With last month’s release of its new National Security Strategy, the Biden administration has framed America’s unfolding strategic competition with China in distinctly historic terms. “We have entered a consequential new period of American foreign policy that will demand more of the United States in the Indo-Pacific than has been asked of us since the Second World War,” the document reads.
The symbolism is rife. The allusion to the deadliest conflict in human history underscores the gravity of China’s contemporary threat to not just the United States, but to the allies and partners who live in Beijing’s shadow. Many of these nations have historically trusted the United States with their security and for good reason. Washington, after all, was instrumental in toppling Imperial Japan during WWII and helping to rebuild economies thereafter. Today, however, the People’s Republic of China is waging a diplomatic and economic offensive to undermine these alliances – and Beijing has been alarmingly successful in doing so.
Take the Pacific Island nations, for example. This past April, the PRC scored a strategic coup when it signed a security agreement with the Solomon Islands that dramatically expanded its standing and military access there. That, however, was just the beginning. Subsequently, in October, reports emerged that the country’s police officers were even receiving training and instruction in China. Additionally, Beijing has expanded its influence in the Pacific Island states through initiatives such as a multi-billion dollar resort development program in the Marianas and environmental diplomacy toward the Marshall Islands. Through these steps, and others, the PRC has steadily chipped away at the durability of America’s longstanding regional partnerships.
That the U.S. was unprepared or unable to prevent these inroads is concerning enough. But Washington’s reaction to Beijing’s advances is even more troubling. When the Solomon Islands and the PRC announced a joint port access agreement in August, America and Australia panicked. Senior Biden administration officials rushed to Honiara to undo the damage, while leaders in Canberra issued thinly veiled threats. These steps, however, only made matters worse, and President Mannasen Sogavare responded by denying U.S. naval vessels docking rights.
Similar rifts are emerging in America’s partnership with the Marshall Islands, for which the United States has long served as the chief financial benefactor. Decades of Cold War nuclear bomb testing have terraformed the archipelago. The U.S. has lagged in addressing the environmental and health crises currently gripping the islands – openings that Beijing is deftly exploiting.
What accounts for America’s slow and unserious response? Washington’s longtime dominance in the Pacific Island region undoubtedly plays a part. Simply put, given the historic position occupied by the United States – which protected the supply and communication links between U.S. and Australia, destroyed Tokyo’s war-making industrial capabilities, and liberated the Philippines more than half a century ago – policymakers in Washington have tended to take the Pacific Island states for granted.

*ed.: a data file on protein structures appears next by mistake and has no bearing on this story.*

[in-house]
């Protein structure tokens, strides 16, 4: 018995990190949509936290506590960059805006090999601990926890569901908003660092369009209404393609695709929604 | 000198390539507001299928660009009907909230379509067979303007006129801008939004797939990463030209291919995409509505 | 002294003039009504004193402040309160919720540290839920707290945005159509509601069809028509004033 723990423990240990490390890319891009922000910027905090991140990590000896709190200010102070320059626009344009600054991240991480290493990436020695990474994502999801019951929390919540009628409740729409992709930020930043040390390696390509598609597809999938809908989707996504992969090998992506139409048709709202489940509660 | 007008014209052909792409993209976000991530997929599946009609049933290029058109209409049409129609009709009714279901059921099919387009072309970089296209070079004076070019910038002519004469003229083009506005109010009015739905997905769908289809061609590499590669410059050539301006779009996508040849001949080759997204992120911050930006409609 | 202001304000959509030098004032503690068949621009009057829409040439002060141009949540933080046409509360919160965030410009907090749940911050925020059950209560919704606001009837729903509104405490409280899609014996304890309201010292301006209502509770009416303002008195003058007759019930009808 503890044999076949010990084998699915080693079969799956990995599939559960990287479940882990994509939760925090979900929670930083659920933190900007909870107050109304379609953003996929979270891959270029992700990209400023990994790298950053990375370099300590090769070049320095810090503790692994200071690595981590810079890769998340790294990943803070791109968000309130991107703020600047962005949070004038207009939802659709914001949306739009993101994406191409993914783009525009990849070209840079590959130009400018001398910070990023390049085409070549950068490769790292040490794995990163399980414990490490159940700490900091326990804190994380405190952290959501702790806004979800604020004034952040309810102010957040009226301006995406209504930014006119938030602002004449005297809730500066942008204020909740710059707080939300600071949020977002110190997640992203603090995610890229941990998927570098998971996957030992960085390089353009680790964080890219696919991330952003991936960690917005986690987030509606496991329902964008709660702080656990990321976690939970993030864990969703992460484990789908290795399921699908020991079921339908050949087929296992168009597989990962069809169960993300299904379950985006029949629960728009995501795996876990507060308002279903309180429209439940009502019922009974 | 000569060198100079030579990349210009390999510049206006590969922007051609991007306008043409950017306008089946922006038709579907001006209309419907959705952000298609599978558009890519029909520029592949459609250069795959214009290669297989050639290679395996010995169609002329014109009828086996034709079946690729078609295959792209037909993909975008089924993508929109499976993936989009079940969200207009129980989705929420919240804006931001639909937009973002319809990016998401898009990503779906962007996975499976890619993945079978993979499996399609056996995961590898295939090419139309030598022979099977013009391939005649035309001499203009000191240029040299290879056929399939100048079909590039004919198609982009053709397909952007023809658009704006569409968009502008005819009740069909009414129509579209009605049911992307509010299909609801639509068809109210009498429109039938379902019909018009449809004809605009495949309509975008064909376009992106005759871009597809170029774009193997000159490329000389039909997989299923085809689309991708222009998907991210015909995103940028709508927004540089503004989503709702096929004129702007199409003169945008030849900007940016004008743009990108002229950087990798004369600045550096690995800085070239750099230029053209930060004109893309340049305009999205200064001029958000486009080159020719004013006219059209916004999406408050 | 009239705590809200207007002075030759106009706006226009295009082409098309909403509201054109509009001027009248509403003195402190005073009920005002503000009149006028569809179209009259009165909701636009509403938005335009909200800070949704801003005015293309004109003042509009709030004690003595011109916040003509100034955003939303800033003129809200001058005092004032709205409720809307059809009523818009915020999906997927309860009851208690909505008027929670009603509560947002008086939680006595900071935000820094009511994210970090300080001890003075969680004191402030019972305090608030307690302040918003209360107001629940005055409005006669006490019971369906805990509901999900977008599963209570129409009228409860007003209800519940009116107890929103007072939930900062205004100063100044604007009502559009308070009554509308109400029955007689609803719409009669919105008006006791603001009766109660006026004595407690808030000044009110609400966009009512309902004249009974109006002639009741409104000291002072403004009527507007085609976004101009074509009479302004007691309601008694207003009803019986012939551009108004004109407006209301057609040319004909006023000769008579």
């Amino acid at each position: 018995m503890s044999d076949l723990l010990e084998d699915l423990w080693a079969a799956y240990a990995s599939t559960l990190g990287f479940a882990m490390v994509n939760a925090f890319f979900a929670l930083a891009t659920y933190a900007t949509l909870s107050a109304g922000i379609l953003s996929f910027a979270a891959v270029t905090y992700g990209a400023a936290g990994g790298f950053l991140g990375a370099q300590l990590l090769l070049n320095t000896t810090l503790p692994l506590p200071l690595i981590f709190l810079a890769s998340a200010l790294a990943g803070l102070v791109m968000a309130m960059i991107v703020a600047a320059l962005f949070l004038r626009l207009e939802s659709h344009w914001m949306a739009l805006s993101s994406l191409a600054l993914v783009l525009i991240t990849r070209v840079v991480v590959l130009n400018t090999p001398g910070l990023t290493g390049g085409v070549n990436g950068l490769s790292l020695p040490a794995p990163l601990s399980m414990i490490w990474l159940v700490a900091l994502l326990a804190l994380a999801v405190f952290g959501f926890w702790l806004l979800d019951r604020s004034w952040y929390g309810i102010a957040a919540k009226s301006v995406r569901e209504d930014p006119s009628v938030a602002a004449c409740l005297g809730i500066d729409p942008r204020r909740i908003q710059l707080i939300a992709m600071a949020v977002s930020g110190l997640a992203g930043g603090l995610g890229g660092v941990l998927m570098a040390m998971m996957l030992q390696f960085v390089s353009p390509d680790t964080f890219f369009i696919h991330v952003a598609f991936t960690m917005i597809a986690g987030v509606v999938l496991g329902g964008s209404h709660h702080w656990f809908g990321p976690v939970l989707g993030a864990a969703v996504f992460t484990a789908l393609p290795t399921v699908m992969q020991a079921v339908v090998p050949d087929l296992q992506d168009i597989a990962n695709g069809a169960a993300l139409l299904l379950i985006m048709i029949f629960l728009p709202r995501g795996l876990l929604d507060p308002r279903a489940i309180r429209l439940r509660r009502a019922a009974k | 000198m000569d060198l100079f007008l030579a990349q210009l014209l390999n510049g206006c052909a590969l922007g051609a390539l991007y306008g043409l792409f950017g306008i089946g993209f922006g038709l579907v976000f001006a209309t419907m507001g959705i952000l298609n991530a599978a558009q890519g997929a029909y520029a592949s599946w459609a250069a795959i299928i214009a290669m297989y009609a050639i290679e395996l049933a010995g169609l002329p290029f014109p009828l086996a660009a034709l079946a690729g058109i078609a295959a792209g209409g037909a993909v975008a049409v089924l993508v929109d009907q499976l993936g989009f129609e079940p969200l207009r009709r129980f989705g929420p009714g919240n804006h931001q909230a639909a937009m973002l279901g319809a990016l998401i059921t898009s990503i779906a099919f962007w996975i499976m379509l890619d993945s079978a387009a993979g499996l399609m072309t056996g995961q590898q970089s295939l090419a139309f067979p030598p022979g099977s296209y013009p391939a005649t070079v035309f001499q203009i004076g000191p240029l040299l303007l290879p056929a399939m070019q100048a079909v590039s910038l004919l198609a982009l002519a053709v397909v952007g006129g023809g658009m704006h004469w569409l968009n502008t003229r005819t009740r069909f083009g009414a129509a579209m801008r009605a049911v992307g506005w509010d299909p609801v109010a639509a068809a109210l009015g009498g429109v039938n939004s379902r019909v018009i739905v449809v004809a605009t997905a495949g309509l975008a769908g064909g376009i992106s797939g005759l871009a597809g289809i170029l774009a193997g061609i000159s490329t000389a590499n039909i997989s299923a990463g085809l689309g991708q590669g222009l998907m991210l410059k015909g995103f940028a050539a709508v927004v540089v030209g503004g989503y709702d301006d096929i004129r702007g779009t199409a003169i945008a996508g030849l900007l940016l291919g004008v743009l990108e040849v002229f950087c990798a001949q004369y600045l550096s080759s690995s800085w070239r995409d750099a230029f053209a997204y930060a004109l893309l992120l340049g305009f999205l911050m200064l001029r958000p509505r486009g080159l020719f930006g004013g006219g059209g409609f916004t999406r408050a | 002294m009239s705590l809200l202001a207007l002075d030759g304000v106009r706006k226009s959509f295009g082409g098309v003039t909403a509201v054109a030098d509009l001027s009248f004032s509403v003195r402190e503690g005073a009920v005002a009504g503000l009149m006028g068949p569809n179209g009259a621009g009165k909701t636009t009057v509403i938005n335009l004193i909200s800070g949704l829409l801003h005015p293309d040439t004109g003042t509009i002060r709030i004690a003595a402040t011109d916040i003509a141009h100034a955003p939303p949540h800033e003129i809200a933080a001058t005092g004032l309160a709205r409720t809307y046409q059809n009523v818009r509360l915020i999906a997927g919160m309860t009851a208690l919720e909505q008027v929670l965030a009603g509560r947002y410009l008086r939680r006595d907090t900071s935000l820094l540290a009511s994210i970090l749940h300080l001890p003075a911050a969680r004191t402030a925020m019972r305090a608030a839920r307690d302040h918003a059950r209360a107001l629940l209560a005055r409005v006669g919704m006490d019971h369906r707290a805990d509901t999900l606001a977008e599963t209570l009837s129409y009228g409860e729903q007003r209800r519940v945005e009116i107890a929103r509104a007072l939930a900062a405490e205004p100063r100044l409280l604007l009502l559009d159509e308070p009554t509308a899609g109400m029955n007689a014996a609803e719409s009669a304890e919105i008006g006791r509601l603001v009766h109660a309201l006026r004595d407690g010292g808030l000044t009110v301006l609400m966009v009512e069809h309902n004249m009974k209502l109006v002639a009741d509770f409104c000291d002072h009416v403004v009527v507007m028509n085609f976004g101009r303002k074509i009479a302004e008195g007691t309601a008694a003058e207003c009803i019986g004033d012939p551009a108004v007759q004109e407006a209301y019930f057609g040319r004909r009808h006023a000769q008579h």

That’s a mistake because those partnerships remain crucial to America’s regional priorities today. For instance, access to the South Pacific on the part of Australia, a key regional ally, will have to be protected with the Solomons’ help. Air bases in the Philippines have the range to strike targets in the Taiwan Strait and are consequently crucial to any potential scenario involving a Chinese invasion of the island. The Marshalls and Marianas, meanwhile, secure lines of supply and communication from Hawaii and the West Coast. Simply put, the U.S. cannot credibly project power into the Pacific without the partnership of these small island nations.
It’s a reality that U.S. officials don’t seem to understand. During her recent visit to the Solomons, Deputy Secretary of State Wendy Sherman lamented the absence of Prime Minister Sogavare from the main ceremonies – without recognizing that it was in fact America which, through its lack of dynamic engagement, had missed an opportunity to head off the CCP’s encroachment. But the United States now confronts a stark reality: when it comes to its regional position, heritage and hegemony are waning assets. And both are being progressively eroded by China’s inroads.
Not all is lost, however. Rejuvenating the alliances that ensured victory in World War II – and may ensure victory in the new Cold War with China – is still possible. But in order to do so, America can no longer afford to take these archipelagos for granted. Our position in the Pacific depends on it.
Kyle Sajoyan is a researcher at the American Foreign Policy Council in Washington, DC.